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I’ve been thinking recently about where my time and energy get spent, and what I get out of these expenditures. I’m fortunate in that I have a partner who supports me while I’m in my third year on the job market and my second year adjuncting, so I really am in a position of getting to teach because I love it, not because I need to do it to support my household. And yet… there is some cognitive dissonance surrounding this issue.

In a guest post at Conditionally Accepted, I wrote about the difference between valuing my experiences adjunct teaching based on internal vs. external criteria. I find myself returning to that dilemma now, but from a slightly different angle.

Basically, if I’m teaching because I love it, and if I’m uncertain that I’ll ever get hired to do it full-time, does that make it a hobby? Or if I continue to have the mindset that I developed in (hell, before) grad school that working hard enough will eventually net me a job, does my adjuncting become a stepping stone to a full-time career? What are the consequences of either mind-set, for me personally, and for my investment in these options?

Looking at the way I’ve been approaching adjuncting (in the hopes of it turning into a full-time career), it’s difficult not to liken my lived experience of it to a hobby. A very, very expensive hobby. Even if I’m only going to two or three conferences a year, assuming that they’ll be out of state and hence in the $1K-ish range each, that’s still a big chunk of the paycheck that already isn’t enough to support me. Factor in the cost of materials for research, even if it’s mostly books and stuff, and gas money to get to the library, and print articles, and such… and academia – the really involved kind, with publishing and presenting in addition to teaching – can cost a lot of money and time.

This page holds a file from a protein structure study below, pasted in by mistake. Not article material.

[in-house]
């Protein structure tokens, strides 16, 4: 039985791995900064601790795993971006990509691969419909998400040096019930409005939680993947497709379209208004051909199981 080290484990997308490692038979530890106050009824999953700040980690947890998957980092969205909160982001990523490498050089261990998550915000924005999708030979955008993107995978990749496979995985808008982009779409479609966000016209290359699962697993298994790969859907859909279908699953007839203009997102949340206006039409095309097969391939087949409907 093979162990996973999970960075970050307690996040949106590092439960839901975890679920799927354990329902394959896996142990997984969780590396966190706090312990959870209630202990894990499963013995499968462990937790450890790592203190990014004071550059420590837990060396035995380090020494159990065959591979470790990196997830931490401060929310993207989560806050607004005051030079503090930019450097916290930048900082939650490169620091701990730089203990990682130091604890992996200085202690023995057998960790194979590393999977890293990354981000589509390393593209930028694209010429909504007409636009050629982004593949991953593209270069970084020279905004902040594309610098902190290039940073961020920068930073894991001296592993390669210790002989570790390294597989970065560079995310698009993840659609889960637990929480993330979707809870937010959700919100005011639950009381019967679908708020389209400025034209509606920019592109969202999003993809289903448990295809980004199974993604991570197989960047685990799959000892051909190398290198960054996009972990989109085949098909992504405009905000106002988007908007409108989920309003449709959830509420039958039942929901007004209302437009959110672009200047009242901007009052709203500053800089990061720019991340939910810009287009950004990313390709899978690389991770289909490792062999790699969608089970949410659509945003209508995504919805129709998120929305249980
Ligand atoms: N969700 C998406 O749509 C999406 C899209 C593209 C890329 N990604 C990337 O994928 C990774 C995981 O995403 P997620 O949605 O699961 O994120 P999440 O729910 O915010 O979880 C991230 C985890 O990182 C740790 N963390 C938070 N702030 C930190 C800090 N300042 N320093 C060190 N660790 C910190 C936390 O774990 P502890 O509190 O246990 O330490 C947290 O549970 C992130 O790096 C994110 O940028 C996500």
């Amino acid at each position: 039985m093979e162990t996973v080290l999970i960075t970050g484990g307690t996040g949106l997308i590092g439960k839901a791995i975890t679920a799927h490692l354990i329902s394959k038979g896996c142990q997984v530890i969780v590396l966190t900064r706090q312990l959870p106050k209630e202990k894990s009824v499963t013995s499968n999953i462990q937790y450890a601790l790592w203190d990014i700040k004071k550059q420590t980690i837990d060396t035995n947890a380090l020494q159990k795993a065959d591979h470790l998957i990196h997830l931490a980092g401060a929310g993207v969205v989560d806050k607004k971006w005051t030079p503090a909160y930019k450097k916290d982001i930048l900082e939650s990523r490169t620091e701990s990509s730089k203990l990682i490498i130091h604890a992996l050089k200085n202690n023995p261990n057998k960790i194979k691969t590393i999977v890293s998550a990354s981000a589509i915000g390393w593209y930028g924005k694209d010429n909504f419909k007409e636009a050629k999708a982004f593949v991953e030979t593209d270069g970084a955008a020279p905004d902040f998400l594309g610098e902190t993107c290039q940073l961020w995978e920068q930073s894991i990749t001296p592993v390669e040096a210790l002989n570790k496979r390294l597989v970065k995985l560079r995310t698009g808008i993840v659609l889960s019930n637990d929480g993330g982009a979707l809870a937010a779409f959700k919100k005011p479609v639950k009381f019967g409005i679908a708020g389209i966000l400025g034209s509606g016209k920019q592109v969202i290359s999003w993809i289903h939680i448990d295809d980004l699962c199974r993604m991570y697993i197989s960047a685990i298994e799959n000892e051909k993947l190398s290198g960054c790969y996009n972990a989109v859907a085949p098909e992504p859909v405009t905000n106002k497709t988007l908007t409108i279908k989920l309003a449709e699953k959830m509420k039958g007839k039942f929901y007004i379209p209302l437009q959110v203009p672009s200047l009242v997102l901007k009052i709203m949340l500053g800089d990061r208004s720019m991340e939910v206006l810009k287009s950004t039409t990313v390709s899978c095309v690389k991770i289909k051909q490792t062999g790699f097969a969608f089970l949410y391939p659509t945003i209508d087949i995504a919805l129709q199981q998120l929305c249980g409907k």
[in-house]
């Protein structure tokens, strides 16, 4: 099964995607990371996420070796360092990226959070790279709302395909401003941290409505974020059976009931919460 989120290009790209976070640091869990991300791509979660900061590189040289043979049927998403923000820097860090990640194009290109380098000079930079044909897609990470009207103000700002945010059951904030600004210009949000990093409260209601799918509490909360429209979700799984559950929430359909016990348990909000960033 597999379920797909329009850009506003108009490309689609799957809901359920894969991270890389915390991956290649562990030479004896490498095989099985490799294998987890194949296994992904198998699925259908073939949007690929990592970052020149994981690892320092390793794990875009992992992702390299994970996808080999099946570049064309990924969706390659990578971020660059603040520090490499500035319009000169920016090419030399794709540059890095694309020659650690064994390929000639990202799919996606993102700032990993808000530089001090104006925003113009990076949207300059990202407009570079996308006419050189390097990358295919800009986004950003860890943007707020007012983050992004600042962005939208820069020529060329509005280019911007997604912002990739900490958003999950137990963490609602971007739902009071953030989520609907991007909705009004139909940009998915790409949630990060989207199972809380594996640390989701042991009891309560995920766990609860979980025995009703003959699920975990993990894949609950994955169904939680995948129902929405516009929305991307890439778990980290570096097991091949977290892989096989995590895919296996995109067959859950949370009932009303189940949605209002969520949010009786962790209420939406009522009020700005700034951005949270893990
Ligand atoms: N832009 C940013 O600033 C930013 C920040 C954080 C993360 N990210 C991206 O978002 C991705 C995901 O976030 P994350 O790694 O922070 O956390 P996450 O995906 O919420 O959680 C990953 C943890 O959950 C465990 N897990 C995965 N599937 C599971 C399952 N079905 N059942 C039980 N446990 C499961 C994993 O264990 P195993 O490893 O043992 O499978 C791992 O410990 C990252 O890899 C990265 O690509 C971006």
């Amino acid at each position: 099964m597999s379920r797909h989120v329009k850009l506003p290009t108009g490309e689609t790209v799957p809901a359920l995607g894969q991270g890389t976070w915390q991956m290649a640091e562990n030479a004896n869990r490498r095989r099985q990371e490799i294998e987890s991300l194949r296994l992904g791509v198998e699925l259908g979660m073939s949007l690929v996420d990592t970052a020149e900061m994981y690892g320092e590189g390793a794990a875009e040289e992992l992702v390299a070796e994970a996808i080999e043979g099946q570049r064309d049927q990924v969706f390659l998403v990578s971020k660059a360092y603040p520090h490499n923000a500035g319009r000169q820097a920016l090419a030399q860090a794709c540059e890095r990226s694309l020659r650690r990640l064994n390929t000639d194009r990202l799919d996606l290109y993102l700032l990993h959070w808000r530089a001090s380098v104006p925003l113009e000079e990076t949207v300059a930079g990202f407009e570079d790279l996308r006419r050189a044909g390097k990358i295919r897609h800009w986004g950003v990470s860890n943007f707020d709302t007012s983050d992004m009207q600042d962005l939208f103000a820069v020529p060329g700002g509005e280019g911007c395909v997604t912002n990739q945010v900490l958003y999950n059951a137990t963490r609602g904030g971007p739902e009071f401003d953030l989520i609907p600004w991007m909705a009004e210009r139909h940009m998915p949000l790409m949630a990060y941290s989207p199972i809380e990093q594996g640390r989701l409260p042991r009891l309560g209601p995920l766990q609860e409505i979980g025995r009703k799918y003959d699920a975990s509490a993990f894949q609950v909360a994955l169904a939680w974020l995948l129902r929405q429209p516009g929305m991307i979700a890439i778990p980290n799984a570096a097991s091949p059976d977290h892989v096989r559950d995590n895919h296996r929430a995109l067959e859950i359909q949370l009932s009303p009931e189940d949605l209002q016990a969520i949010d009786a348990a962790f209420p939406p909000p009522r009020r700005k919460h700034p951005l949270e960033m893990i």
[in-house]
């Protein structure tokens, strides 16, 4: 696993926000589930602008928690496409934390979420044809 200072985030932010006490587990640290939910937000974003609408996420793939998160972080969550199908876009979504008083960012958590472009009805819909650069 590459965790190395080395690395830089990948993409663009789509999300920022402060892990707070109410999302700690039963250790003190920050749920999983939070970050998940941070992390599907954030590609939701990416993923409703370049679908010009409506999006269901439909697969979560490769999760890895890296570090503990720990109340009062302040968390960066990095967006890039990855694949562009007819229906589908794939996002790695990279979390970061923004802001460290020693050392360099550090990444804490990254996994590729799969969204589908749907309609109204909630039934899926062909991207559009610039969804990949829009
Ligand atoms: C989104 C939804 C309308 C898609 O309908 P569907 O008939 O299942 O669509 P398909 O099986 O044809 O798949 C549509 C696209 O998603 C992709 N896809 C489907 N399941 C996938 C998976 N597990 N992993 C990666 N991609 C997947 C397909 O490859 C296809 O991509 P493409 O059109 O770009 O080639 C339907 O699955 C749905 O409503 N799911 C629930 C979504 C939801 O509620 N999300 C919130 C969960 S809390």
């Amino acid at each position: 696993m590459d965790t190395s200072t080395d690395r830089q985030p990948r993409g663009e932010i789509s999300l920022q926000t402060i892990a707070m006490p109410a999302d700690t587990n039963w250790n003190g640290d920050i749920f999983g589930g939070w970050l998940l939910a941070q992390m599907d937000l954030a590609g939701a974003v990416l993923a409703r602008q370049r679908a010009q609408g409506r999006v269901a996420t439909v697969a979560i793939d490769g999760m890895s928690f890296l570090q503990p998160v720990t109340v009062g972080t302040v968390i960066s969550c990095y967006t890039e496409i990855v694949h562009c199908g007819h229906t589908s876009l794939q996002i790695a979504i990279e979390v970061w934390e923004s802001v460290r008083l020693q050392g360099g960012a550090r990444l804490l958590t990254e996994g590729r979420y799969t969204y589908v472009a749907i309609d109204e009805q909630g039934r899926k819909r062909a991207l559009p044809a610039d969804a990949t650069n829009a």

For comparison’s sake, I also spend a lot of money and time on my dancing. That one’s also somewhere between a hobby and a career, as I can sometimes swing paying gigs as a teacher and performer. But maybe because I didn’t go into dancing with the expectation of being able to make it a career it doesn’t bother me as much. It’s not like my dance teachers from Day 1 primed me to expect a career in the field if I would just work hard, be persistent, and be very good at what I do.

I wonder if I should be looking at my time in academia more along the lines of the way I look at dancing: something I enjoy doing, something that helps me connect with others, something that lets me teach and help along students while also expressing myself. I really do feel that my dancing contributes something to my community, if only by example (by conveying positive messages about body image, about making art accessible to everyone, stuff like that). I don’t expect to support myself solely by dancing; maybe I would feel less stressed and icky about academia if I didn’t expect to support myself doing it. That’ll no doubt require some more mental work on my end, though, as I definitely went into academia with the intention to make it a full-time career.

I could write more, but I’ll wrap this up. It’s a busy time of year, and if I spend more time thinking about where my energy’s going than actually going out and doing things with that energy, then I’ve likely got something wrong.